Wednesday, May 17, 2017
Among wealthy families, there is a seeming disconnect between their current wealth plans and what they actually want their wealth to accomplish. Many affluent parents believe in leaving wealth to the next generation, but few believe their putative heirs are capable of handling the incoming assets. Most of these families also believe in creating some sort of guidelines to manage this wealth, but few actually implement these guidelines. Some of these problems stem from traditional planning.
Traditional estate planning focuses on assets and tends to overlook the individual. This, along with proliferation of planning software, has made estate planning a product for the masses instead of the individual. Modern planning should be based on the unique needs of the client. This entails planners undertaking an increased examination of the needs, talents, capacity, and weaknesses of the beneficiaries. There are a few possible solutions to traditional planning problems. One possible solution is to involve a family consultant or coach to take part in the estate planning in order to help the family create a mission statement reflecting their values. Another step is to encourage openness and conversation between parents and children who are beneficiaries. And finally, add purpose to the planning. A significant percentage of affluent families have said that their estate plans ignored their personal goals. Creating a mission statement prior to estate planning may alleviate this issue. Whatever the solution for the client, holistic wealth transfer and the needs of the beneficiaries should be the main focus of estate planning.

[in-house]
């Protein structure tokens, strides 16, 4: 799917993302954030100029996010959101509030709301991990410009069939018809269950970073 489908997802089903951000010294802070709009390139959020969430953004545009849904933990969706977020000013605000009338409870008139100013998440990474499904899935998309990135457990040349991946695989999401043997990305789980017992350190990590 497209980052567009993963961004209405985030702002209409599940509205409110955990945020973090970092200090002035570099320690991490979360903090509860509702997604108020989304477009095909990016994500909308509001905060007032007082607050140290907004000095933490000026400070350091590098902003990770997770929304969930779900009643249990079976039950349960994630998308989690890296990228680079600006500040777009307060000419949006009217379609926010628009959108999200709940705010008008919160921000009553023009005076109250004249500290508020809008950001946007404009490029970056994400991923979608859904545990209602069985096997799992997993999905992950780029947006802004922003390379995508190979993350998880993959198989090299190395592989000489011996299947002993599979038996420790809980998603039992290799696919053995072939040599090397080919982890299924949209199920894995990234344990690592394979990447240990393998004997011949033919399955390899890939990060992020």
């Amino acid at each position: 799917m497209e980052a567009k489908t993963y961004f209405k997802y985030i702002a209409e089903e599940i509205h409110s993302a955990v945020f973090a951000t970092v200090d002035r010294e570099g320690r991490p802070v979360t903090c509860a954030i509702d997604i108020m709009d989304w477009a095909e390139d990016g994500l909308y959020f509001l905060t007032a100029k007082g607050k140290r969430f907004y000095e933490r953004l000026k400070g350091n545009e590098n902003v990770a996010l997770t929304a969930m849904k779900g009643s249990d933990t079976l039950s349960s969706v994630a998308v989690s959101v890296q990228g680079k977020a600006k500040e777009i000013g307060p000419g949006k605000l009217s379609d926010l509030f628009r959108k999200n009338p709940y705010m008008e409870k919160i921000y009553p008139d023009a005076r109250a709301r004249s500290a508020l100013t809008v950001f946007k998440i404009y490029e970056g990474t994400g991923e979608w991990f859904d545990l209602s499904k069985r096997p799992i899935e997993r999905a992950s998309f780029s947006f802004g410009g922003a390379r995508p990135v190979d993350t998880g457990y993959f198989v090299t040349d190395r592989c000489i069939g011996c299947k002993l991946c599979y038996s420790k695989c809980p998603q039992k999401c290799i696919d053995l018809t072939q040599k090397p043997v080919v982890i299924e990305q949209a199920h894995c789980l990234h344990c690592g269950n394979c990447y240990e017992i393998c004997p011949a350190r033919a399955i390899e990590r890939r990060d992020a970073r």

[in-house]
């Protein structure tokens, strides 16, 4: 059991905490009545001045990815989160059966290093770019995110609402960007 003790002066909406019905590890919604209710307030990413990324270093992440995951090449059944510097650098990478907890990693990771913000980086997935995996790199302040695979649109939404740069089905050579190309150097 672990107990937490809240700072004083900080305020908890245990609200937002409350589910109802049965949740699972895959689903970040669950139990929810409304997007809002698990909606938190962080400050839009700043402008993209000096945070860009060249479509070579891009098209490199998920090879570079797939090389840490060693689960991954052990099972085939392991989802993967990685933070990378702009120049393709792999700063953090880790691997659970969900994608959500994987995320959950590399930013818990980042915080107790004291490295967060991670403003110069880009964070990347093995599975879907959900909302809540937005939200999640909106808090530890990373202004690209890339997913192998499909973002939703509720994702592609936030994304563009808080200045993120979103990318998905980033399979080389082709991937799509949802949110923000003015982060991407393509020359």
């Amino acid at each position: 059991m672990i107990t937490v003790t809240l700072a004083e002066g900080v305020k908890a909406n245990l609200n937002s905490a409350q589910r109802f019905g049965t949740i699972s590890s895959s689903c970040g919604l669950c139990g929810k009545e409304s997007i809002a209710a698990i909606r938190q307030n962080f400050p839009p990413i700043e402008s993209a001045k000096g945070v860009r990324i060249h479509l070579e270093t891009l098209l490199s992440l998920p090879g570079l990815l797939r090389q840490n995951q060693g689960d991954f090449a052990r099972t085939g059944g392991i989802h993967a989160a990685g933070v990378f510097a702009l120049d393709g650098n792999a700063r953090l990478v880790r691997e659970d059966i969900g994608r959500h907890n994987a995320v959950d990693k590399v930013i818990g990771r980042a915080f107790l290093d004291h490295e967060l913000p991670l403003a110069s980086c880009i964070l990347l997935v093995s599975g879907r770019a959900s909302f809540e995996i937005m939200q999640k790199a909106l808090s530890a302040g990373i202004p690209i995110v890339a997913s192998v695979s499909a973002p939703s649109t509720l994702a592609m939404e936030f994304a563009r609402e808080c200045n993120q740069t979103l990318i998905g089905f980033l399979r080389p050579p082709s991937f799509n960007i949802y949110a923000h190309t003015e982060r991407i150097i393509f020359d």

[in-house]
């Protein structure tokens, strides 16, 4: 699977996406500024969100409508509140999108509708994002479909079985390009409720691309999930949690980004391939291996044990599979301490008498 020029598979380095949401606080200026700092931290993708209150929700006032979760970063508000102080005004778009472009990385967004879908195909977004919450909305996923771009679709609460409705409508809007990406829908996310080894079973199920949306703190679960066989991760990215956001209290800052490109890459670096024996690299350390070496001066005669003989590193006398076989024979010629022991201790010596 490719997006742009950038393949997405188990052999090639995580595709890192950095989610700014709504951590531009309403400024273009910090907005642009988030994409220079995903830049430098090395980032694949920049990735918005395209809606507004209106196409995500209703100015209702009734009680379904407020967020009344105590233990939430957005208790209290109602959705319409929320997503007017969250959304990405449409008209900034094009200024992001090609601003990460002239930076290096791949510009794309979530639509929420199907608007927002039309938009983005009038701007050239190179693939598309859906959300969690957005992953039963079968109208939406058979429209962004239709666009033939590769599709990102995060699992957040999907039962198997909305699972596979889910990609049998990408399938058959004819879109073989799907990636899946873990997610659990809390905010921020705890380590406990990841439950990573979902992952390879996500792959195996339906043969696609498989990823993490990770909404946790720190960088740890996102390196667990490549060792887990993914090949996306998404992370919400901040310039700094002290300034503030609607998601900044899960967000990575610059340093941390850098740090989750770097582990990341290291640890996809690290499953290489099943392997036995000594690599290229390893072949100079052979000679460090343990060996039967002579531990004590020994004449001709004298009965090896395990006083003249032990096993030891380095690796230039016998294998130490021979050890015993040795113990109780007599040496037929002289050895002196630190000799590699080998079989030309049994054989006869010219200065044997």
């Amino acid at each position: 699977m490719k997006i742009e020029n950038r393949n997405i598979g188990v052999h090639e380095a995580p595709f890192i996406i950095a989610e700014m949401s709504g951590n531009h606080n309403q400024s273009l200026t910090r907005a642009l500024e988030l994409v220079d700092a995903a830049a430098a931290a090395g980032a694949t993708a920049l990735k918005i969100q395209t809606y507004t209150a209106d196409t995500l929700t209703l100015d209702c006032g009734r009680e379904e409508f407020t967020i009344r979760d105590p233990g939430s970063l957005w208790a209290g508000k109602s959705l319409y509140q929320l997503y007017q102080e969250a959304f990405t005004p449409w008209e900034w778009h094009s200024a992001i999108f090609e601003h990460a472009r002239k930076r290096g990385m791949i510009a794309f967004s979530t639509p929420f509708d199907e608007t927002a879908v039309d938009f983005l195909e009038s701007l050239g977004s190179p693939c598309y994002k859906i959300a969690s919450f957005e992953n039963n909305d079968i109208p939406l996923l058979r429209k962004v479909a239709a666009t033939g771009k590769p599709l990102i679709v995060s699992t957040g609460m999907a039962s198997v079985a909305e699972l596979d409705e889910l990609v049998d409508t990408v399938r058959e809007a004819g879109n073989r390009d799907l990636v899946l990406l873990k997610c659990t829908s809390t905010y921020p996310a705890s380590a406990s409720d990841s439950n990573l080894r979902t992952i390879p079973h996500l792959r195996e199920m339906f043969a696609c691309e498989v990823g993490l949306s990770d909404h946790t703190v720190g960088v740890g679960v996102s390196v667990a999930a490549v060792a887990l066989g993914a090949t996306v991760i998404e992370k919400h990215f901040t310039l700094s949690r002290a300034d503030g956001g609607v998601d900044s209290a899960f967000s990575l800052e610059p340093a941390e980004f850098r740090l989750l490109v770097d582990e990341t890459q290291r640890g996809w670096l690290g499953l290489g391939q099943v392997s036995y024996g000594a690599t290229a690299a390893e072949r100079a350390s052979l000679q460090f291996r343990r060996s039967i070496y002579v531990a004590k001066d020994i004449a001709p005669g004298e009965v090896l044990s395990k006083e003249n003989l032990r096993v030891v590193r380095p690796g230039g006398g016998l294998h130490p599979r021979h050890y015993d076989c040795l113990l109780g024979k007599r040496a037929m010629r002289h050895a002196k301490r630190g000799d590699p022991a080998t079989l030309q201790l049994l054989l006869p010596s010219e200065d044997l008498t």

See David R. York & Andrew L. Howell, Pushing Wealth Transfer Plans into the 21st Century, Wealth Management, May 12, 2017.
Special thanks to Jim Hillhouse (Professional Legal Marketing (PLM, Inc.)) for bringing this article to my attention.